Ezekiel 18:25
Yet you say, The way of the LORD is not equal. Hear now, O house of Israel; Is not my way equal? are not your ways unequal?
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(25) The way of the Lord is not equal.—The word means literally, weighed out, balanced. The accusation of the Israelites was still (here and in Ezekiel 18:29) that the Lord was arbitrary and unjust. His statement in reply is that He rewards and punishes according to eternal and immutable principles of right. Every man must reap that which he has sown. (Comp. Romans 2:5-10.)

Ezekiel 18:25-29. Yet ye say, The way of the Lord is not equal, &c. — Yet ye allege that I do not act according to the strict rules of justice and equity: but “the declarations I have so often repeated concerning the eternal rewards and punishments allotted to the righteous and the wicked, are sufficient to vindicate the justice of my proceedings against all your objections.” When a righteous man turneth away from his righteousness, &c. — “It is an opinion that prevails among the Jews, even till this day, that at the day of judgment a considerable number of good actions shall overbalance men’s evil ones. See Ezekiel 33:13. So they thought it a hard case for a man who had been righteous the far greater part of his life, if he did at last commit iniquity, that his former righteousness should avail him nothing. In opposition to this doctrine, God here declares that a righteous man sinning and not repenting, should die in his sins; and that a wicked man, upon his repentance, should save his soul alive.” — Lowth. Again, when the wicked man, &c. — These verses are, as it were, a repetition of what had been said before; or rather, the conclusion of the matter, or the whole of the chapter summed up and brought to a point; namely, that men suffer the divine punishments only on account of their sins; that they cannot enjoy the divine favour while they continue in sin; and that, in order to obtain it, it is indispensably necessary that they should turn from all their transgressions and become new creatures, and that even former righteousness cannot obtain for them, or preserve to them, the favour of God, while they relapse into and continue in subsequent iniquity. In a word, that sin and wickedness are the sole objects of God’s aversion and indignation, and holiness and righteousness of his favour and approbation.18:21-29 The wicked man would be saved, if he turned from his evil ways. The true penitent is a true believer. None of his former transgressions shall be mentioned unto him, but in the righteousness which he has done, as the fruit of faith and the effect of conversion, he shall surely live. The question is not whether the truly righteous ever become apostates. It is certain that many who for a time were thought to be righteous, do so, while ver. 26,27 speaks the fulness of pardoning mercy: when sin is forgiven, it is blotted out, it is remembered no more. In their righteousness they shall live; not for their righteousness, as if that were an atonement for their sins, but in their righteousness, which is one of the blessings purchased by the Mediator. What encouragement a repenting, returning sinner has to hope for pardon and life according to this promise! In verse 28 is the beginning and progress of repentance. True believers watch and pray, and continue to the end, and they are saved. In all our disputes with God, he is in the right, and we are in the wrong.Equal - literally, "weighed out, balanced." Man's ways are arbitrary, God's ways are governed by a self-imposed law, which makes all consistent and harmonious. 25. Their plea for saying, "The way of the Lord is not equal," was that God treated different classes in a different way. But it was really their way that was unequal, since living in sin they expected to be dealt with as if they were righteous. God's way was invariably to deal with different men according to their deserts. Yet ye say; you persist in your hard, unjust, and ungodly sentiments of an inequality in my ways, and are not afraid to speak as much.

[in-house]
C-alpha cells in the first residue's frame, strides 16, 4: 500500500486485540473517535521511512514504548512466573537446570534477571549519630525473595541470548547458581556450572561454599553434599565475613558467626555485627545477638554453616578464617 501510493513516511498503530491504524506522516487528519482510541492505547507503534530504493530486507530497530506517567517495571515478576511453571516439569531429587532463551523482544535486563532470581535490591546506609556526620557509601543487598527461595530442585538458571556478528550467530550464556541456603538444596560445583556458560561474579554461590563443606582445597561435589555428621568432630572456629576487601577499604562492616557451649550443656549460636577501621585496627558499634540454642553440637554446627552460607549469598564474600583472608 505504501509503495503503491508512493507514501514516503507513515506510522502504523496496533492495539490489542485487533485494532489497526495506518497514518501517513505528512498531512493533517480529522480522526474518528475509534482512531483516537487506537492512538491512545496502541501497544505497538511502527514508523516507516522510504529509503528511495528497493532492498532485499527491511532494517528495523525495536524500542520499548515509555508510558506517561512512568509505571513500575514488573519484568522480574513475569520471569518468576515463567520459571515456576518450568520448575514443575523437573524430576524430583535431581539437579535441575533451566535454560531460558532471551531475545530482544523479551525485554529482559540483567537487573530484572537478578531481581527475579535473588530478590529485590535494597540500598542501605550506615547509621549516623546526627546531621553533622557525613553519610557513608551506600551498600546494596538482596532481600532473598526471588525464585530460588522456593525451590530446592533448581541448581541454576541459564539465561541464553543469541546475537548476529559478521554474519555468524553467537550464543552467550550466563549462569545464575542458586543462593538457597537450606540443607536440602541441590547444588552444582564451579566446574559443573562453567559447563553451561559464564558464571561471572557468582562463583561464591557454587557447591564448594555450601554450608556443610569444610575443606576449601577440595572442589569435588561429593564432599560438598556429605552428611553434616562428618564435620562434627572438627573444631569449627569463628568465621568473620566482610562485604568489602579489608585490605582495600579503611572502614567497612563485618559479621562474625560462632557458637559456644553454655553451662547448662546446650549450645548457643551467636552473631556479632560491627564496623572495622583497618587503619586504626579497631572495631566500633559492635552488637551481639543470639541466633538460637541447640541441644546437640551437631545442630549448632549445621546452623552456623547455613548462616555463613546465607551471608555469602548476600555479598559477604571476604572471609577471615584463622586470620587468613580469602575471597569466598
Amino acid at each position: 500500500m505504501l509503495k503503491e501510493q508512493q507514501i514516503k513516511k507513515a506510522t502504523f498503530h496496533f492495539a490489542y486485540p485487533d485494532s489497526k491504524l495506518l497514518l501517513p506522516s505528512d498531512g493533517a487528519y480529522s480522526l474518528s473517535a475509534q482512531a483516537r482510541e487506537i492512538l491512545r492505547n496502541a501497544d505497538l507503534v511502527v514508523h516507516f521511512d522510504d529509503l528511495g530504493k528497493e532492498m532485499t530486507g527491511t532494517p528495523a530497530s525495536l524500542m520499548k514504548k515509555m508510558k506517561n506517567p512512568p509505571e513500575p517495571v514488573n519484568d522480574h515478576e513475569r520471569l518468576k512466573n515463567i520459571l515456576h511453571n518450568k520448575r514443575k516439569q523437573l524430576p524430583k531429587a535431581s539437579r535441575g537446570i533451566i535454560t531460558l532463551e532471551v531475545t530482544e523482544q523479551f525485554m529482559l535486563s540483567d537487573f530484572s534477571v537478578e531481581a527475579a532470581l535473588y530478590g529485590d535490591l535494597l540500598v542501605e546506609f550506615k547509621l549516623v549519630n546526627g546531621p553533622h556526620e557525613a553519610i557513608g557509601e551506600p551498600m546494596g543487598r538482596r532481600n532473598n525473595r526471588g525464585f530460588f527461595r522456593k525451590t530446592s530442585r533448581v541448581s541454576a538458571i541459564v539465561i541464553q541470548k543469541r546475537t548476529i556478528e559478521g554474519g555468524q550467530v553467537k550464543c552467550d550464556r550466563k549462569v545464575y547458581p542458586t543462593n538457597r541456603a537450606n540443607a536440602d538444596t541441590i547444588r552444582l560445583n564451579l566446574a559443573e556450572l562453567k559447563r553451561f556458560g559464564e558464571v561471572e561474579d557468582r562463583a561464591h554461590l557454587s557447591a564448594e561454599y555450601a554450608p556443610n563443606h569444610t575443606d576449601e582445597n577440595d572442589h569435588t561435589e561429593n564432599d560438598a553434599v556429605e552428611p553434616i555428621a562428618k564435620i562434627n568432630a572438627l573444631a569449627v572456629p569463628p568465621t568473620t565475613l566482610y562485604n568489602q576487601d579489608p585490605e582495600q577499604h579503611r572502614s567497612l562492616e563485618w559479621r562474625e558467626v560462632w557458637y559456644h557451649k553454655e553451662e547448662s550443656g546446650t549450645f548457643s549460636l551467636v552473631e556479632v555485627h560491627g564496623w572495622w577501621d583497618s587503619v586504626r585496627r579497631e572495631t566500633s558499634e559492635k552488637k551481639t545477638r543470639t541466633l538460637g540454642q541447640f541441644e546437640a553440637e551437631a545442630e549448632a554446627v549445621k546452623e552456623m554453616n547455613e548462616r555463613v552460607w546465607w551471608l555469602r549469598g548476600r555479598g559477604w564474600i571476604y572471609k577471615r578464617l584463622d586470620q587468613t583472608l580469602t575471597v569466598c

The way: it were too much for sinners to charge God with inequality in a single act, but here are some dare censure the way, the whole management of affairs.

Of the Lord: strange frowardness! own him for Lord, yet condemn his government; grant his sovereign authority, and yet arraign the exercise of it!

Is not equal; not right, steady, or consistent with his own declaration and law; so the Hebrew. This prodigiously wicked assertion they build upon a most gross ignorance, and intolerably proud conceit of their own righteousness: We, say they, are righteous, not wicked, yet punished. Unheard-of pride, to condemn God, with whom is no iniquity, and acquit themselves, in whom is all iniquity!

Hear now; consider what I have proposed to clear my justice, hear me and my defence ere you condemn me, weigh well my defence. O house of Israel; both you that are in Jerusalem, and you also that are in Babylon at Telabib.

Is not my way equal? Do you speak what you think, does your judgment thus conclude, when you know, or might know, that this is the general rule I proceed by, The righteousness of the righteous is upon him, and the wickedness of the wicked is upon him? Can there be inequality here? Your ways which you choose, keep, plead for, and obstinately hold to, these are the crooked, unsteady, and unjust ways: for the question is to be resolved into a vehement asseveration. Yet ye say,.... Notwithstanding these plain instances, which show the equity of God in his proceedings, and vindicate his justice in the dispensations of his providence; yet such was the blindness and stupidity of these people, or rather their stubbornness, obstinacy, and impudence, that they still insisted upon it that

the way of the Lord is not equal; just and right; is not even, according to the rules of justice and equity; or is not ordered aright, is not steady, and firm, and consistent with himself, and the declaration of his will; a very bold and blasphemous charge, and yet the Lord condescends to reason with them about it: